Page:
Egypt’s military chief, Field Marshal Hussein Tantawi, is to keep his job as defence minister in the country’s new Islamist led government.
His appointment cements the military’s continuing influence in Egypt where it retains control over legislation and the writing of a new constitution despite the transition to civilian rule.
Tantawi held the same post for two decades under President Hosni Mubarak and led the controversial military council which took charge of Egypt after the February 2011 revolution.
President Mohamed Morsi, the Muslim Brotherhood leader, has struggled to wrest power from the military since he was elected in June.
He is the first freely elected President in the nation’s history and also the first Islamist, raising fears among moderate, secular Egyptians of a sharp shift towards religious rule.
But he has sought to calm those fears by pledging to rule for “all Egyptians” and has vowed to protect the rights of minorities and women.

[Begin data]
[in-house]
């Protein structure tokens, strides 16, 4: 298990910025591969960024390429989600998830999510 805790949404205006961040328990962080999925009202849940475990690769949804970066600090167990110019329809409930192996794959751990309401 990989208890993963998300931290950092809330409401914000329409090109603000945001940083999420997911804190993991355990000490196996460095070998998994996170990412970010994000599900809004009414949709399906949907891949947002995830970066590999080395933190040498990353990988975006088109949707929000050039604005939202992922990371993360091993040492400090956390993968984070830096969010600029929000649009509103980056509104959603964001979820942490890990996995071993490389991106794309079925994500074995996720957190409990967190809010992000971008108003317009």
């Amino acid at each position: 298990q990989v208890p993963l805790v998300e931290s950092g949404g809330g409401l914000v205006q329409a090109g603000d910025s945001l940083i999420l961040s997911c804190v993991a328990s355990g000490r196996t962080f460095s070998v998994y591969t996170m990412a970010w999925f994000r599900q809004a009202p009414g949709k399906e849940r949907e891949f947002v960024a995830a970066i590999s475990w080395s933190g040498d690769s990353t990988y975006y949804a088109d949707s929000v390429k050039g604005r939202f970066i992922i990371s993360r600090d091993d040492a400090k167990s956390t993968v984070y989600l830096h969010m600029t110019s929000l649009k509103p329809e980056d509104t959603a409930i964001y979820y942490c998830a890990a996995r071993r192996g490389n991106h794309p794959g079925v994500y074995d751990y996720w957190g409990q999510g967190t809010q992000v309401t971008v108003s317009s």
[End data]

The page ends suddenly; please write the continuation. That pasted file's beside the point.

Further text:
Women and Christians have been given roles in his government, with Islamists, including members of his own Muslim Brotherhood, taking just a handful of posts.
The rest of the new cabinet, due to be sworn in by President Morsi in Cairo, is made up largely of technocrats.
The government was selected by Prime Minister Hisham Qandil – himself not a member of the Islamist movement - who said that “competence” was the most important factor in choosing his 35 ministers.
Mr Qandil, a little known former water minister, is tasked with implementing the Muslim Brotherhood’s “Renaissance Project” to improve Egypt’s economy.
He told Reuters that he would hold a meeting on Saturday to discuss the next steps in approaching the International Monetary Fund for a loan.
Egypt is facing a budget and balance of payments crisis after the post revolution turmoil and political uncertainty spooked foreign investors.
The key tourism sector has been among the hardest hit.